I’ve spent the majority of my life at home and abroad living in very flat places. Ohio. France. I mean hell-in the Marshall Islands, the highest point above sea level was 12 meters. TWELVE METERS. And that was a land bridge connecting two parts of the atoll on the main island. That wasn’t even on my actual island, where I lived. It was slightly claustrophobic at times. I mean, imagine being in the middle of a giant Pacific storm verging on tsunami territory, and knowing that no matter what happens, you have nowhere high to climb to? Freaky deaky. Really. Slightly panic-attack inducing. So anyway, Korea is just chock-full of beautiful, fun to climb mountains. And it snowed for the first time here over the weekend! (I love how Korean seasons operate on an exactly seasonal basis-practically the first day of December has snow, first day of June is hot, it’s so strangely technical!) I’ve been fighting off a crap sinus infection since last Thursday, but as my Christmas shopping needs don’t give an F about my personal health or my green snot, I still managed to spend a decent amount of time out of doors this weekend in various markets whilst bundled to my earlobes and decked in various layers of wool. It was a winter wonderland, particularly yesterday. Walking hand in hand with my darling, checking out the twinkling lights in the city before meeting for little Ben’s birthday dinner, and sipping on my travel mug of caramel macchiato-it felt wonderfully Christmassy.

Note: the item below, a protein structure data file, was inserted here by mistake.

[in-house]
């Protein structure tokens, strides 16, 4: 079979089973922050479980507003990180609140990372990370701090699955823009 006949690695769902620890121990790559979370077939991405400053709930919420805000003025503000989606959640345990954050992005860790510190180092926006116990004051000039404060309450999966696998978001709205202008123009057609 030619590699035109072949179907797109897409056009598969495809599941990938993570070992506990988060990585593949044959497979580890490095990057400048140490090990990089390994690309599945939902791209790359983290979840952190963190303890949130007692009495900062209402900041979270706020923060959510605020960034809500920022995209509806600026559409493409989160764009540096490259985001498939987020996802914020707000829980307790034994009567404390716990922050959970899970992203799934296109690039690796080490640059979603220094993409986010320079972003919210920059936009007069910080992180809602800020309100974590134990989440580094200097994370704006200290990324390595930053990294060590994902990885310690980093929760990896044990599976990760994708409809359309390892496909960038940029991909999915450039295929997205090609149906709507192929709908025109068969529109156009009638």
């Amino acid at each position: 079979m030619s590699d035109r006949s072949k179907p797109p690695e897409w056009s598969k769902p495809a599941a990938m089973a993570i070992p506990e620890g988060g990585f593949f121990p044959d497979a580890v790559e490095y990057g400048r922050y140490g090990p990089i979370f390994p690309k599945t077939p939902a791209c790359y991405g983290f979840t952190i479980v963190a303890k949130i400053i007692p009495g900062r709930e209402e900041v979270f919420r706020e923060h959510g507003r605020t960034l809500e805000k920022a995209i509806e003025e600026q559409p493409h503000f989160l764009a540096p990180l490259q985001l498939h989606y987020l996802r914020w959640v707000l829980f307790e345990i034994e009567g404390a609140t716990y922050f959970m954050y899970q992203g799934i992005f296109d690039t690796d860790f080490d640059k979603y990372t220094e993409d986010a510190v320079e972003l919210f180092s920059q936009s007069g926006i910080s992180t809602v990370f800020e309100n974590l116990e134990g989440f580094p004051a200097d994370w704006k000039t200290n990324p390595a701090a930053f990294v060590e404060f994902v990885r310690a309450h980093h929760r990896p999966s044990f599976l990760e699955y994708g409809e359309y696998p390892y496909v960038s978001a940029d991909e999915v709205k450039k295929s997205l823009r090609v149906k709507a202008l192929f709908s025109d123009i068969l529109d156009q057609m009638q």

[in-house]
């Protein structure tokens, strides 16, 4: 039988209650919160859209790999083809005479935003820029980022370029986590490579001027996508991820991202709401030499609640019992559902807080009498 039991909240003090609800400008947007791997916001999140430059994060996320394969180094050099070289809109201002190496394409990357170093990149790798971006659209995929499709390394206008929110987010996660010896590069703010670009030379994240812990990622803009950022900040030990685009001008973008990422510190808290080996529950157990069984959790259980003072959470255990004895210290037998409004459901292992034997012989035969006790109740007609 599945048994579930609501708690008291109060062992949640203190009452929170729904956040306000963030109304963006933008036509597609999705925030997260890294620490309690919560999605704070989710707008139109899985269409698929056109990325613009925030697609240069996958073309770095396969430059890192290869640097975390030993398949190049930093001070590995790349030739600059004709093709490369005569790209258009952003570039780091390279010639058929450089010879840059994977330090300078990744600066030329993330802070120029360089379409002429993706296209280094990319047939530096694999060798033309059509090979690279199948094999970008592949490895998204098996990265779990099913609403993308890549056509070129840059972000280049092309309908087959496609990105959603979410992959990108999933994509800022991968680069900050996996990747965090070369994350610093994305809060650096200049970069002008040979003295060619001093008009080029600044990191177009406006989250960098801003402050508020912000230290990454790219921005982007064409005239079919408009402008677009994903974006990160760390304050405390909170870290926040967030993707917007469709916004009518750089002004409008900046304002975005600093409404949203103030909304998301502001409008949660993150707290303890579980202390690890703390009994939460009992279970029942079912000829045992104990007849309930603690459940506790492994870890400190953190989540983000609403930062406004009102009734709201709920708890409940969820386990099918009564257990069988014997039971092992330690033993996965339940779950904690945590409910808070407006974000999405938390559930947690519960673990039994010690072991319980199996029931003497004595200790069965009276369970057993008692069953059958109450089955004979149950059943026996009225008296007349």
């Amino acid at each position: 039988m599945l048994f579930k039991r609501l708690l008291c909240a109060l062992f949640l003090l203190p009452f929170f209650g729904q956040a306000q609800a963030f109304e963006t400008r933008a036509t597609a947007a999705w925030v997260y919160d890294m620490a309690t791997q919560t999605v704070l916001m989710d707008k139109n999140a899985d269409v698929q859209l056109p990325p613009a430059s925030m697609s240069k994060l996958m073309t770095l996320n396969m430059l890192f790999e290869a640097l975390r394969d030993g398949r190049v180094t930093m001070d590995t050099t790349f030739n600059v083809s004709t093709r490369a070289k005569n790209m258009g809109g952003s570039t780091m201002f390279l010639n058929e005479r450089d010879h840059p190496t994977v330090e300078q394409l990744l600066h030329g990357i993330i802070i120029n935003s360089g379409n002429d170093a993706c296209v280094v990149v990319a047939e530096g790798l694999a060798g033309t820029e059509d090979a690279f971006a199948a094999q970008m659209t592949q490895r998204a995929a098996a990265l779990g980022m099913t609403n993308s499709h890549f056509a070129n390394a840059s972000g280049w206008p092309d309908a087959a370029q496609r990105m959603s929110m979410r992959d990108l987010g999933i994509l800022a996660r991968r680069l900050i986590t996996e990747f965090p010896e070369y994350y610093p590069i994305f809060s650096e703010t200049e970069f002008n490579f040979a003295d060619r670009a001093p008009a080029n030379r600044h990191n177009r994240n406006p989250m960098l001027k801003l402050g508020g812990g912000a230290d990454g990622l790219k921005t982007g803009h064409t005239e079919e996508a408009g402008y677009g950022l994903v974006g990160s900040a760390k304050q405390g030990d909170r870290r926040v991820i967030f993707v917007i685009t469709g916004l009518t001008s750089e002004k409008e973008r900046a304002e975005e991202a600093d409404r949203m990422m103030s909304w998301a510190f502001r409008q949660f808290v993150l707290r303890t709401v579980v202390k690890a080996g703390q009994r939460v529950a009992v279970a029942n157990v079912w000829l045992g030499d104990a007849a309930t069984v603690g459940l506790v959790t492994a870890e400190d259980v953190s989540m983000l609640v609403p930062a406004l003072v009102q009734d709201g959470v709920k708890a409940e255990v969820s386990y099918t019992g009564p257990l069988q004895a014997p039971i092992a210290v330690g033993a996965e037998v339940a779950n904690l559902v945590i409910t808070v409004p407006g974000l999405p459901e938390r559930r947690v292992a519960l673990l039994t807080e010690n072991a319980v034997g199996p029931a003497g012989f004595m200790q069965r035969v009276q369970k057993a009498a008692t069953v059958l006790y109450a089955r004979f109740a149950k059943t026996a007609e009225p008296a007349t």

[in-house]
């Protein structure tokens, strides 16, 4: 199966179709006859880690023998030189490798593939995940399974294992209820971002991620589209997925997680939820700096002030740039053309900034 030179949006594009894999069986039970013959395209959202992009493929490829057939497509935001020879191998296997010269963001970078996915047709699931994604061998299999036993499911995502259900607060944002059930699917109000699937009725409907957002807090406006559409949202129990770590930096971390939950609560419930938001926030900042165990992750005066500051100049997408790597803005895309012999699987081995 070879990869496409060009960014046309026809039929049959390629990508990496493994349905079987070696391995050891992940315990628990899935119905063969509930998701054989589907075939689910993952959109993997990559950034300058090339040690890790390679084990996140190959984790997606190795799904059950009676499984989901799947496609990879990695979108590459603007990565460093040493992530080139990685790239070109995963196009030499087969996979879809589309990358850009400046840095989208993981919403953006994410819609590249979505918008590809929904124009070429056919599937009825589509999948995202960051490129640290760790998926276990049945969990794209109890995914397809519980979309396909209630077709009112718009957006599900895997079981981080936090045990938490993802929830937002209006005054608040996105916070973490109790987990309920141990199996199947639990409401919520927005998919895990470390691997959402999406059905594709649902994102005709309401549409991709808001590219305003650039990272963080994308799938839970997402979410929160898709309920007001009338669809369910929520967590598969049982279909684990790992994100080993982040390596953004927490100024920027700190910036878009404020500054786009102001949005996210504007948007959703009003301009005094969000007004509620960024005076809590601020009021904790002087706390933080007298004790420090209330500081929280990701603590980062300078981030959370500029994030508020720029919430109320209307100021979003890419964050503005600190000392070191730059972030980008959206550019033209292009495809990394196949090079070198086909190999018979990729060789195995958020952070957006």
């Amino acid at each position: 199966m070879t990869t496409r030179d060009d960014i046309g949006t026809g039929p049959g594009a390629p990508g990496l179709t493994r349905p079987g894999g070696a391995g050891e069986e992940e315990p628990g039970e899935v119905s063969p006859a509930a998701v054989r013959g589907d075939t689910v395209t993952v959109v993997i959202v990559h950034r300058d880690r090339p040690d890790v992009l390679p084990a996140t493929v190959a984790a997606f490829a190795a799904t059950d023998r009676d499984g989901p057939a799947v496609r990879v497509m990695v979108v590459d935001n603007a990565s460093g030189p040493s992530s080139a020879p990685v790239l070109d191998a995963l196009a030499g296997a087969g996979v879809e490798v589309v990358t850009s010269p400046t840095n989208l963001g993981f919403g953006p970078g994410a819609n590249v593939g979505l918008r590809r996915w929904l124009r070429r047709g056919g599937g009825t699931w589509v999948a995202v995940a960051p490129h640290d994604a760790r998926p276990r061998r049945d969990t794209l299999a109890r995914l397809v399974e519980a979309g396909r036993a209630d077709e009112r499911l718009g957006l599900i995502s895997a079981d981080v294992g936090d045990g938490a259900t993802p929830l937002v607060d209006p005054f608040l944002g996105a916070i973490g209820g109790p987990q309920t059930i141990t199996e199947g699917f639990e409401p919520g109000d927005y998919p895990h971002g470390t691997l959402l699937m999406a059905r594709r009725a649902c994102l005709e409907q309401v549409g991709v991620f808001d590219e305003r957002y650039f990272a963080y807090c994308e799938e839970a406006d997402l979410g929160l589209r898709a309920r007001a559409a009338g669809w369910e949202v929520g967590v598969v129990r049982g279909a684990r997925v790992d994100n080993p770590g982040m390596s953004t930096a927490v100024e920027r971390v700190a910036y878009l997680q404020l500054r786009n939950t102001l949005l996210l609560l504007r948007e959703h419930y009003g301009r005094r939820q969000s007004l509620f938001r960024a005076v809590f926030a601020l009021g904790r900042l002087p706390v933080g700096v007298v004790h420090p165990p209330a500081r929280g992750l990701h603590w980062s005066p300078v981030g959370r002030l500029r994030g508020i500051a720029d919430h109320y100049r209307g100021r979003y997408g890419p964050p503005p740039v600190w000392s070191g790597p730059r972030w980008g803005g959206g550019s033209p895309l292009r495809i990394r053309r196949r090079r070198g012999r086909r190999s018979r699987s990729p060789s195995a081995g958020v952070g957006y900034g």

I also had a very interesting experience on Saturday evening that would never have ever had a chance of occuring if I were not a wagook princess livin it up in Korea. My friend of a friend, YeonJae had asked if I would be willing to do a voice recording session for a company she works for. The gig would pay 50,000 won and only take about an hour, so I said “fo sho” and signed myself up. So I get to the place in Gangnam on Saturday night a few minutes before 6, ready for my appointment, and find myself in a dark alley off the main street (don’t worry fam, Juan was with me and we all know I am a stellar self-defender anyway) just as a car was pulling up. A cute Korean girl about my age pops out, asking if I’m there for the recording, and when I say yes she takes me inside to sign some paperwork. We then head back out to the car and spend the next hour driving around on the highway, me in the passenger’s seat, she in the back and an old Korean man whose only English contribution to the evening was saying “Okay” driving us both. My job was to read from a four-page script of specialized GPS type lingo. Example: call Cervantes at mobile. Really. I had to say that. Example 2: Show me a library near here. Etc etc. I read addresses, names, and general directions. Apparently this was for a sort of research project that some company is doing to make personalized voice-activated GPS, and they need to do tests, in moving cars, with American and Canadian speakers. (No Brits allowed!) 200 speakers, to be exact. So at the end of the hour the Korean girl, who was just lovely, and the ajoshi, who was also lovely I guess, dropped us off near one of the tube stations back in Gangnam-after paying me my 50k in an envelope, and we went off to Itaewon to meet our friends for a fantastic dinner at a pub called The Wolfhound. I tried my first ever “authentic” fish n chips, and Jon nearly died of happiness after eating a icky little dish appetizingly deemed “toad in the hole”. (Did you catch my sarcasm?) I didn’t stay out too late, as I’m ill. But at least I’m now well on my way to being a famous voice over actress. I’ll take bookings in Asia or anywhere in the continental US. You’ll have to be in touch with my agent.